The official mascot of the Boilermakers is a replica of a Victorian-era locomotive. Conceived by a Purdue student in the 1930s to exemplify the engineering and agrarian heritage of the university, the first Special was provided by a group of alumni working in executive positions in the rail and automotive industries. Boilermaker Special I made its debut on the first day of classes in 1940.
The president of the Studebaker Corporation in South Bend, donated a 1940 Studebaker chassis to the university.
Next the president of the Purdue Alumni Association and vice president of Baldwin Locomotive Works in Pennsylvania agreed to build the superstructure for the mascot. With designs by an alumni and through changes in the chassis by Ross Gear and Tool Company and the Peter Anderson Motor Company of Lafayette, the chassis arrived in Philadelphia on September 3, 1939. There, the Boilermaker Special was completed.
Alumni, students, faculty and staff have raised funds throughout the years to replace the Special as it has worn out - in 1953, 1960, 1993 and, most recently, in 2011.
The Special returned to campus in July of 2011 as Boilermaker Special VII. Lafayette semi-trailer manufacturer Wabash National took the lead in providing materials and labor to update the Special, and a Navistar 4600 chassis was part of the upgrade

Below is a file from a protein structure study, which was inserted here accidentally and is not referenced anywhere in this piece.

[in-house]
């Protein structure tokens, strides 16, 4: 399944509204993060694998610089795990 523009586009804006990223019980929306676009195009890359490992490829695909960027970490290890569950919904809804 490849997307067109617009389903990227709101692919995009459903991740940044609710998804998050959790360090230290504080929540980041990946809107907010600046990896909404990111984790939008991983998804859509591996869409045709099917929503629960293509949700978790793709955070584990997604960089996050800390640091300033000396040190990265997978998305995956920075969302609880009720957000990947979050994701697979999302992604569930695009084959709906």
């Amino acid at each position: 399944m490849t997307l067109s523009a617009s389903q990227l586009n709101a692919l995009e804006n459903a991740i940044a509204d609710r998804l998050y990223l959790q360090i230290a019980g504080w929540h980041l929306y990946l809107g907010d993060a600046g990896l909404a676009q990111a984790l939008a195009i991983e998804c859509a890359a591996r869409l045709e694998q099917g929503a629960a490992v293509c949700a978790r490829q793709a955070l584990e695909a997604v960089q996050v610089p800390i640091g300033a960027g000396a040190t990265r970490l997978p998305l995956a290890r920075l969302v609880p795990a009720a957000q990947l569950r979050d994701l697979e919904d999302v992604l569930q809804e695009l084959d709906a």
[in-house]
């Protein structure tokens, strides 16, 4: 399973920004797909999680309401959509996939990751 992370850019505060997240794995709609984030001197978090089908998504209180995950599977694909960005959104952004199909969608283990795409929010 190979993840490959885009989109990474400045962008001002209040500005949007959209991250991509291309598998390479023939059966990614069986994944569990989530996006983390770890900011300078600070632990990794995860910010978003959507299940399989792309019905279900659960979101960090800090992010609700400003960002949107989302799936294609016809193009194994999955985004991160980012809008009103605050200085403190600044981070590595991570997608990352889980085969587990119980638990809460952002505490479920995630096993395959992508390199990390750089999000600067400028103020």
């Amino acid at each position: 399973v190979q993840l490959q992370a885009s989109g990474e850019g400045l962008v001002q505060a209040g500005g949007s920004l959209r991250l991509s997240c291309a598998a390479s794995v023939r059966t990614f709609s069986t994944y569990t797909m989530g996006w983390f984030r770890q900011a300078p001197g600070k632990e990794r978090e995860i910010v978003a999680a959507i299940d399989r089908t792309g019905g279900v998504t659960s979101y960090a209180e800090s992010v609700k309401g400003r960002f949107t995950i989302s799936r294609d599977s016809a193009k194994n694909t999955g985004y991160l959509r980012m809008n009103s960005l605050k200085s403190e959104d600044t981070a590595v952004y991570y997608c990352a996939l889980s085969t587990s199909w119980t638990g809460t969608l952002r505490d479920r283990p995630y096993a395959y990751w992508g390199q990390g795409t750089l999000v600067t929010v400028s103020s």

Why are Purdue students and alumni called Boilermakers?
In 1889, Purdue's football team traveled to Crawfordsville, Indiana, to play Wabash College, whom they defeated 18-4. Wabash students and the people of Crawfordsville were devastated by the defeat. According to one correspondent from the era, the town began referring to the Purdue team as "a great big burly gang of corn-huskers," "rail-splitters," "foundry molders," and "log-haulers."
Over the next few years, Purdue's reputation did not dim, and when their team gave Wabash College a 44-0 drubbing in 1891, the local press wrote wildly about the carnage. One sports writer for the Daily Argus headlined his story "Slaughter of Innocents," with the line under that reading, "Wabash Snowed Completely Under by the Burly Boiler Makers from Purdue."
From 1891 to 1897, the fully operational steam locomotive, The Schenectady, was on hand for research, placed in a newly established locomotive laboratory. It was one more step in the development of Purdue as one of the world's leaders in engineering teaching and research.
At every home football game the Xtra Special leads the team on the field.